Yeah, Lynch!


When you come out to shoot I'll loan you my compressor and air chisel! :rofl:
Man... not you too.

Lynch
 

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DADDY WARBUCKS
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Lynch said:
You're kill'n me... absolutely kill'n me.

No dice... I'm going to rent the circular saw Friday morning. Should have it cutt and chisseled out, a few odds and ends tied up, and be laying the carpet on Saturday.

If all goes well... while you are shooting, I'll be starting the trim work.

:p
Lynch
I shot Saturday. In shirt sleeves. One of my new Mosins. My AR. My son's new mil spec Springfield Armory .45 ACP. My buddies HK .40S&W.

A nice day but I got a tad of a sunburn.
 

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Discussion Starter · #14 ·
Hey... BTW Lead... completed my pre-flight diagnostic today for "V" day.

Only a few weeks out.

I feel sick to my stomach just thinking about it.

Got it on the calendar yet?

Lynch
 

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Lynch said:
Hey... BTW Lead... completed my pre-flight diagnostic today for "V" day.

Only a few weeks out.

I feel sick to my stomach just thinking about it.

Got it on the calendar yet?

Lynch
My memorie is short as the rest of me bro, help me out w/ the V day thing?
 

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How much is the rental of the saw going to cost you? I think I only paid about $50 when I bought mine. Granted it isn't a top of the line professional model, but it doesn't sound like you need or will use one of those anyway. Price a new one over at Home Depot or somewhere similar before renting one. For a few extra bucks you might as well have a tool that you can keep for the next project.

Greg
 

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Greg L said:
How much is the rental of the saw going to cost you? I think I only paid about $50 when I bought mine. Granted it isn't a top of the line professional model, but it doesn't sound like you need or will use one of those anyway. Price a new one over at Home Depot or somewhere similar before renting one. For a few extra bucks you might as well have a tool that you can keep for the next project.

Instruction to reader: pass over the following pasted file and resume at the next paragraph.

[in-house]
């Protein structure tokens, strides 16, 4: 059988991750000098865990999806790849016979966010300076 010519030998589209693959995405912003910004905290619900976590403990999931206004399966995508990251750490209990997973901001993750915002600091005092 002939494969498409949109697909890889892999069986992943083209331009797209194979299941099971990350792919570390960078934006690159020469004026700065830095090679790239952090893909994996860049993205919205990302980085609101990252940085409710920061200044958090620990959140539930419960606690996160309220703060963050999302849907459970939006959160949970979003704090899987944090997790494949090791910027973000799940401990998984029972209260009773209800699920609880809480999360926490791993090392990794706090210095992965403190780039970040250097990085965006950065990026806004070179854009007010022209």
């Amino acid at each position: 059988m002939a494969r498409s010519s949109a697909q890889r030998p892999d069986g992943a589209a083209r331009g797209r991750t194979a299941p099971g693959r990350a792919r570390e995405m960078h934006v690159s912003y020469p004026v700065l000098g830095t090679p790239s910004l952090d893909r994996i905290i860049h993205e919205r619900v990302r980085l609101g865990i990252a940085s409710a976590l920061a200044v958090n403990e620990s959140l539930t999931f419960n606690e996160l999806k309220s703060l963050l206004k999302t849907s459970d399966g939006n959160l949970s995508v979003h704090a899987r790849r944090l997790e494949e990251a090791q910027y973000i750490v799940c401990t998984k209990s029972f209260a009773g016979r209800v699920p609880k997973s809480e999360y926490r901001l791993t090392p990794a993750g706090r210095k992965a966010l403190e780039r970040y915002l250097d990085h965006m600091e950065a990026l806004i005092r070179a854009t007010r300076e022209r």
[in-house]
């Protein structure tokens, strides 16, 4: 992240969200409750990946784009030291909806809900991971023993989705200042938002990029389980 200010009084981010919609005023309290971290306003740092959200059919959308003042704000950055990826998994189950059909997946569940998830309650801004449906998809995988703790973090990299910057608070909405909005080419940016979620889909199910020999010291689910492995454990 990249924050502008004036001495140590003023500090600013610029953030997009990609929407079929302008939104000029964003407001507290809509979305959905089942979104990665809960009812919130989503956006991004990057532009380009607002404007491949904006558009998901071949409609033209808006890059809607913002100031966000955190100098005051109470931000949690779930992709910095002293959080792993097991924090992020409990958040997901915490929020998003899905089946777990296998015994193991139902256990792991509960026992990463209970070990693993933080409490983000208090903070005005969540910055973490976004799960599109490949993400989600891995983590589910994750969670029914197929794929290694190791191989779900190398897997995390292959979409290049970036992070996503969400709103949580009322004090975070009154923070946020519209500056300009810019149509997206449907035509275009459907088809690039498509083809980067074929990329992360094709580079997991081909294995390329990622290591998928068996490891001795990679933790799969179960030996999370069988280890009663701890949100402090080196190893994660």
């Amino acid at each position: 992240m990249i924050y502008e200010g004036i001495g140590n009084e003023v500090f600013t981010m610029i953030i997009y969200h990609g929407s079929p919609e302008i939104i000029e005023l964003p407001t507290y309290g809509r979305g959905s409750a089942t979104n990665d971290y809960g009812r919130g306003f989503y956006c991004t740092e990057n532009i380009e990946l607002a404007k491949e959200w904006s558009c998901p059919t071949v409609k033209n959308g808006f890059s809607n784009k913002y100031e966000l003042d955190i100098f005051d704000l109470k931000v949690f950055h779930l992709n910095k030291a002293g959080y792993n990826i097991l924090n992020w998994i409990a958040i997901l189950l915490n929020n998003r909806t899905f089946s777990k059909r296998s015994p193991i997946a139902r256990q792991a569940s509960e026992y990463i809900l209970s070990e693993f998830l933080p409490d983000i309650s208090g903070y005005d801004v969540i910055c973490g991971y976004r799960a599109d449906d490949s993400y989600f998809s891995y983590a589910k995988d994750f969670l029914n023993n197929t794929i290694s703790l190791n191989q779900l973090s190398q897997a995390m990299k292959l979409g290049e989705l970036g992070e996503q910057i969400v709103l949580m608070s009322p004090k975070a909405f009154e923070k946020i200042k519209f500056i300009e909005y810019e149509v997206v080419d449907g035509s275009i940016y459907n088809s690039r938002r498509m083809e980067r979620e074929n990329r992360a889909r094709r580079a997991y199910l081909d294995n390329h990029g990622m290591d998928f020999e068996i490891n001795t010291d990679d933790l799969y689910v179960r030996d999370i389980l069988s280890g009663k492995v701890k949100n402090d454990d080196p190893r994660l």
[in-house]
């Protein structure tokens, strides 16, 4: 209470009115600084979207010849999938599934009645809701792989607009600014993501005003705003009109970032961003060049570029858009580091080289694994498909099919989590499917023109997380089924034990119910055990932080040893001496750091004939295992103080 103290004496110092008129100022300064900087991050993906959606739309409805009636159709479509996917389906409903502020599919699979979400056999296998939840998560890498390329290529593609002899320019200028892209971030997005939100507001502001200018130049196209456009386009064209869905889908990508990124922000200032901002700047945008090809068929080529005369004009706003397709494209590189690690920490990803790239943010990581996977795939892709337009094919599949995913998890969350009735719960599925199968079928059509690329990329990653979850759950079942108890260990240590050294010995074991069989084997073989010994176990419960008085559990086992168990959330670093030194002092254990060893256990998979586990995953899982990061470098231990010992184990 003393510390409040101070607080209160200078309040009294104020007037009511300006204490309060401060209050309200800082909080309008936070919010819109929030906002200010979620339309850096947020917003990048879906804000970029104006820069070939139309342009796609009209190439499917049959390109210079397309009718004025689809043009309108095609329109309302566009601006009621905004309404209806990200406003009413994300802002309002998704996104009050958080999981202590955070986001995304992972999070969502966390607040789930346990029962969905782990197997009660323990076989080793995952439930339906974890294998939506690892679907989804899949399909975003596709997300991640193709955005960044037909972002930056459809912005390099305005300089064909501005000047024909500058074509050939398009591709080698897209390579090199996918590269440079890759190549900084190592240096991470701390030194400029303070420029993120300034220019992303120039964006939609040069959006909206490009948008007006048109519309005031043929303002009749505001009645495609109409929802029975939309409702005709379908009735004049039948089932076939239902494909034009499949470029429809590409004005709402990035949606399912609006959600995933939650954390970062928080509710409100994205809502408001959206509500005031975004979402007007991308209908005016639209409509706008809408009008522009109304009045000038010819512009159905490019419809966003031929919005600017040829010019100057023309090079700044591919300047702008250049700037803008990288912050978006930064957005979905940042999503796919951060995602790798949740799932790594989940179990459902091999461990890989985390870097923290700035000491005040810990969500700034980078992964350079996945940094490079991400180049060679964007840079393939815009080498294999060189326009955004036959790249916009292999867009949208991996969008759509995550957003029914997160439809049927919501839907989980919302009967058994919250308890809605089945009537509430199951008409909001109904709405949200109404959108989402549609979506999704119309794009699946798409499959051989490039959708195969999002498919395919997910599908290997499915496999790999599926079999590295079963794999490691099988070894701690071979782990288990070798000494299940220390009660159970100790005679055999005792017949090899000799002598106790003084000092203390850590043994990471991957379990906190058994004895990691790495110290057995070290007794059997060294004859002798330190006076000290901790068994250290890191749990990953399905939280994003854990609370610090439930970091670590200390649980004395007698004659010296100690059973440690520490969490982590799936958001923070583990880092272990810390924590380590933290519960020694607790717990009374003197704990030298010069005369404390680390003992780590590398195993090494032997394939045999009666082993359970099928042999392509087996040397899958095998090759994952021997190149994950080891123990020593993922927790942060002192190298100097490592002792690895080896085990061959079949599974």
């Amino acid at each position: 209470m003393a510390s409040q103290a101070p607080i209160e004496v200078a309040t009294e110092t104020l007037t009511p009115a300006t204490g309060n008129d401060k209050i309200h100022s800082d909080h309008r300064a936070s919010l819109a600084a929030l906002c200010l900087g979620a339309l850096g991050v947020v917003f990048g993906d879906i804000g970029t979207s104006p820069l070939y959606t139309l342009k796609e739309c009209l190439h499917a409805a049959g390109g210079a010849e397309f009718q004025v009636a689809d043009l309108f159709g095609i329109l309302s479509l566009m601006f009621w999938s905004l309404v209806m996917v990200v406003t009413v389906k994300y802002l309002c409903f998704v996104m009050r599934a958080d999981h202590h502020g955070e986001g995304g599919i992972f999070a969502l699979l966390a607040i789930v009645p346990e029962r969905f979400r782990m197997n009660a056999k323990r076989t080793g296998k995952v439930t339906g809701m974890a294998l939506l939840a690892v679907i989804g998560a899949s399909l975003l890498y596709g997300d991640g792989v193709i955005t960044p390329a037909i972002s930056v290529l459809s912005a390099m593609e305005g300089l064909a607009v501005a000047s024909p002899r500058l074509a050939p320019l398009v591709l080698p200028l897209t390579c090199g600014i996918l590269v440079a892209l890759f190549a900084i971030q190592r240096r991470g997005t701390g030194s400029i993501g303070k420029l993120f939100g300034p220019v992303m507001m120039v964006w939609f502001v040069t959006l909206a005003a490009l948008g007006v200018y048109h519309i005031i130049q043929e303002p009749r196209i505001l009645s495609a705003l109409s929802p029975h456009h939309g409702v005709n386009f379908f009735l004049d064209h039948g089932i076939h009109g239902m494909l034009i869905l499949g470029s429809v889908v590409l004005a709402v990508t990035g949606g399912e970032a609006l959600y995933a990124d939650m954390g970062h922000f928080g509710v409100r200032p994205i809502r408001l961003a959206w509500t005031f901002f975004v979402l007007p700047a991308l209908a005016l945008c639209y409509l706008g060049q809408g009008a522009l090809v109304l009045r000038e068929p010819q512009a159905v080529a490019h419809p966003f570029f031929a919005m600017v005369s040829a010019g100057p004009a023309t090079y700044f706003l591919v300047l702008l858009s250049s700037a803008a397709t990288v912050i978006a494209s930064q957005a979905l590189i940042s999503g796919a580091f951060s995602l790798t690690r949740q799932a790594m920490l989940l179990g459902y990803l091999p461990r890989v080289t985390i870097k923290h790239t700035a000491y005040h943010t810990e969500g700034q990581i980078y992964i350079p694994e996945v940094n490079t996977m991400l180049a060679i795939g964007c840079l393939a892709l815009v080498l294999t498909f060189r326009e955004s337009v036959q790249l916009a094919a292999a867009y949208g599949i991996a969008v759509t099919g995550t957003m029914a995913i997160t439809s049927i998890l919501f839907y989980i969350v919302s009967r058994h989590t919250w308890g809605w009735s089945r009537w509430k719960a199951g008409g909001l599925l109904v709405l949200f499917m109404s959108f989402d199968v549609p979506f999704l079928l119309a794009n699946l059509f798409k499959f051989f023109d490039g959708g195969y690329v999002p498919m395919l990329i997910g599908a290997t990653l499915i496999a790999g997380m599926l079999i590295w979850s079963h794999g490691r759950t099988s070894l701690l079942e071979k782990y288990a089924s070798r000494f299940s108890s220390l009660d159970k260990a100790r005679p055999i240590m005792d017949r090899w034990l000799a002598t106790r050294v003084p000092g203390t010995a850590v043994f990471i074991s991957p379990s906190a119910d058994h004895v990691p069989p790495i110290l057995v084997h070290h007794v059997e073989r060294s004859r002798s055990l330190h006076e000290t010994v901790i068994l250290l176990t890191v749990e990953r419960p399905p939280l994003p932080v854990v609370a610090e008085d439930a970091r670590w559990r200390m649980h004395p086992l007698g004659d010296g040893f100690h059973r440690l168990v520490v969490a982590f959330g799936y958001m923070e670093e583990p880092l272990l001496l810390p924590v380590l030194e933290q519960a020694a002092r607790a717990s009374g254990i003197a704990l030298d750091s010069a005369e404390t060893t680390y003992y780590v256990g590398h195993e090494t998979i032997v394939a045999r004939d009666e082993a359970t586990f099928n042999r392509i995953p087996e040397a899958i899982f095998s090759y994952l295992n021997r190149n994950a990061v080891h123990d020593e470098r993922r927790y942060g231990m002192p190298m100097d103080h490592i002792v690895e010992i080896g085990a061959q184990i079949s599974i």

Greg
I got mine 7 years ago, it was a factory rebuild from Craftsman. Cost me $27.50 total. Masonary blade was $14 from Home Depot 3 weeks ago.
 

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Lynch,

Make sure you keep the area wet while sawing to keep the dust down. Not only will it keep the basment dust free but your lungs also. Silacosis is no laughing matter.

BTW, I would cut the outline and use a grinder for the rest.
 

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Stand back guys, I stayed at a Holiday Inn Express last night.....

Seriously though, I figured since I do this for a living, I'll throw my 2c in.

First off. The idea of trying to inlett the steel plate is a good one, but will be more of a pain in the ass than it's worth. The concrete is made up of thousands of little stones, that will not fracture easily or uniformly. You could make a bunch of cuts every 1/2" or so, and then break everything up with a hammer and chisel.....Thats a job. Plus, you would need to make the cuts at least twice the thickness of the plate, and build back up with a Moarter mix. You wouldn't want to use concrete as the stones won't let you feather the shallow edges you are trying to clean up. What I'd do is, fill the hole. Take a piece of plywood (3/4 or 1") and cut a circle out of it to fill the hole. Take some strong 90* angle brackets and tapcon them to the inside of the sump hole. You want the brackets to mount only as low as the thickness of the plywood. You can then drop the wood onto the brackets and roll out the floor.

Now the trench. From the picture I imagine you are going to run the hose through the trench to the PCV. If this is the case, how are you filling the trench back in? I would use something other than a hose if you are concreting it back. The lye in the concrete will eventually (not long) eat the rubber hose away. Then we have major problems. And in concrete too...LOL I'd just run some PVC from the pump right to the pipe in the closet, and then concrete it in. Don't forget a union on the stand pipe so you can switch the pump out in the future.

Hope this helps, and I'll trty to answer any more questions the best I can,
 

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Oh yea.....

I forgot about the saw. I'd rent a Demo Saw with a diamond blade and keep water running to keep the dust down. If you must use a circular saw...DON'T use water. It will be a shocking experience. And do try to keep the dust away from the saw. The dust WILL get into the armature of the saw, and ruin it. A large fan blowing on the saw will keep most of the dust away. And don't forget your respirator.